David recently lost 70 pounds. In five months. I pretty much want to kill him. (I have lost 27...but to be fair, I refuse to give up wine!)
Part of his success has been via a LOT of walking with Red. Those who have been following our shenanigans know all about the story of Red, but in the event you do not, he's an Australian Cattle Dog, a red heeler. We found him, then we lost custody, then we regained custody, and then we lost custody, and now he's ours officially. He's extraordinarily high energy and so David has been taking him for long walks in the late evenings. When he's at the farm, I always ask him how it was, and he always responds, "Well, it's over." When the blackberries started to come on, he was encouraged that he could 'graze' but noted that the berries were smaller this year.
As summer plowed on, his walks have kept getting longer, and two evenings ago I asked him how far he was going. "Same place," he answered. "Oh," I said. "It's just taking you so much longer. Is Red running off?"
"No...I'm just grazing for longer periods. The blackberries are awesome!"
I only bring this up because today we had a huge supply run to Atlanta planned. It is rare we get a day out together and I know David was excited that I said I would go with him. We left the mountain in the pickup, with Maxie and Red along as ever. We stopped at Dream Catcher to make some lamp shade and window blind measurements and as we were leaving, David's eyes lit up and he asked, "Hey, you want to pick some blackberries?" One lone bush with a few scraggly berries occupied the landscaping by the cabin and I looked at it skeptically. "No, not there! Look over here!" He disappeared between the Leyland Cypress lining the east side of the property and I followed him to a massive blackberry patch. "Look at them all! And these are much bigger than ours at the farm!"
I laughed and teased him about being so excited over blackberries. "Well," he said, "You can only get them for a little while each year."
In that moment I marveled at how "present" my non-yoga/meditation/new age husband was and stopped to savor the occasion to watch him, giddy as a child, reaching and stretching to get the best berries, blue/purple stains all over his hands and not a care in the world. We carry a tremendous burden with our business and seeing him this relaxed was a rare treat. We grazed for 15-20 minutes, and as we were walking back to the truck he pulled the branches of the trees aside to clear a path for me and gave "the bottom of my bottom" a little pinch as I walked by; a tiny intimacy between a husband and a wife, almost as out of character for him as being ebullient over blackberries. When you've been with someone for sixteen years, you cherish the little things, like their happiness and a bit of frisky behavior on a warm summer morning...just enough to say, "I see you. I still notice you." A small thing that meant the world to me.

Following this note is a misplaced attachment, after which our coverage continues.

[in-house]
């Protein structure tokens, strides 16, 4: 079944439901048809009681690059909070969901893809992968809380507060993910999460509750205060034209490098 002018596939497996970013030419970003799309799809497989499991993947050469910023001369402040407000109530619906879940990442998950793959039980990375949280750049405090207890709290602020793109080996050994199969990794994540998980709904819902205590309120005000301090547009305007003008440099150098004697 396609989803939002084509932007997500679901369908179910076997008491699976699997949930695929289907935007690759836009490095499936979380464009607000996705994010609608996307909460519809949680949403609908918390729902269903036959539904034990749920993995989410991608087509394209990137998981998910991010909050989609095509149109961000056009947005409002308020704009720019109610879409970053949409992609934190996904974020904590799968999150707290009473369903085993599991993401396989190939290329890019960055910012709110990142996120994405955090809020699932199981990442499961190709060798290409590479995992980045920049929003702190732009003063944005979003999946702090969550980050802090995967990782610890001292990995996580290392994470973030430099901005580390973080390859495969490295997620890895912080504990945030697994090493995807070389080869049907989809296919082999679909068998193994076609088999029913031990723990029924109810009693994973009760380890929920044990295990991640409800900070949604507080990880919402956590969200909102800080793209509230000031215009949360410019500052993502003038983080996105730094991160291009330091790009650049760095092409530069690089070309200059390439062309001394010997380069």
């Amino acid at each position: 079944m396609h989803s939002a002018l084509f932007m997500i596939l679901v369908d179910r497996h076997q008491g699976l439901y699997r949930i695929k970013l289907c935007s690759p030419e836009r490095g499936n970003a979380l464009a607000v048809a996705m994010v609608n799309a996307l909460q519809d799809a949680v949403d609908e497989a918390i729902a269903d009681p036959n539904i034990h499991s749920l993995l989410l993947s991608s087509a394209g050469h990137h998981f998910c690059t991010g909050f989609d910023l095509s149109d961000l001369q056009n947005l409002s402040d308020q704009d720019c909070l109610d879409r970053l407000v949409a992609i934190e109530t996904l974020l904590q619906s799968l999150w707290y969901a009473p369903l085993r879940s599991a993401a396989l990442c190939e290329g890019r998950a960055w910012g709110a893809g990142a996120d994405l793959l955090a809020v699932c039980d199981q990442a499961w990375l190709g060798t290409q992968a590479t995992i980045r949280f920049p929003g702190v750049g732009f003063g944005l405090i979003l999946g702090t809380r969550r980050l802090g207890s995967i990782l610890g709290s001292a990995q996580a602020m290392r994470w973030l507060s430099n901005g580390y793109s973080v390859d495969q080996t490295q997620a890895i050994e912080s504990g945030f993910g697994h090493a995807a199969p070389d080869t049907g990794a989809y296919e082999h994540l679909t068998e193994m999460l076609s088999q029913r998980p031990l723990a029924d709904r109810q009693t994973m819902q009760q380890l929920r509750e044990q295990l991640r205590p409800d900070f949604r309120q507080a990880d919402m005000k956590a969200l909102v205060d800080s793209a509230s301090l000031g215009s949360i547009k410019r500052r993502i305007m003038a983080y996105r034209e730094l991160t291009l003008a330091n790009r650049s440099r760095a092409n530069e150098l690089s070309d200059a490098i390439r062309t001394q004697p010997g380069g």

Apparently everyone else had made plans to shop at Costco today and we did our usual divide and conquer routine: David made the first run with paper towels and toilet tissue while I stocked up on miscellaneous smaller items, and then he returned with the large cart for bath linens, mats, etc.
Microwave for Whispering Winds? Check. New TV for the bedroom at American Idyll? Check. Towels, hand towels, wash cloths? Check. Wait - they have THE bath mat I've been looking for??? Load up every single white one they have - stat!
David mentioned possibly replacing the TV at the mountain house as the one there was circa 2006, huge, bulky and small screened. As he lives there 3 nights a week, I was totally okay with it. As we were in that department, he sheepishly asked if I thought it would be okay to get a TV for the mountain. This is a man who denies me nothing, and asks for nothing. I told him to get whatever TV he wanted. We settled on a 48" Vizio and he is happily setting it up as I type. I swear he almost skipped to the check out line. Fun to watch.... I'm impressed that he used Pledge and dusted before putting it down! Now if I could just get him to dust the rest of the house....
We hit up our favorite restaurant for Asian food, the absolutely fabulous "Ably Asian" in Jasper, on the way home. Whether you want the finest in Chinese, Thai or Japanese, including amazing sushi, all in an elegant atmosphere with terrific service, this is the place to go.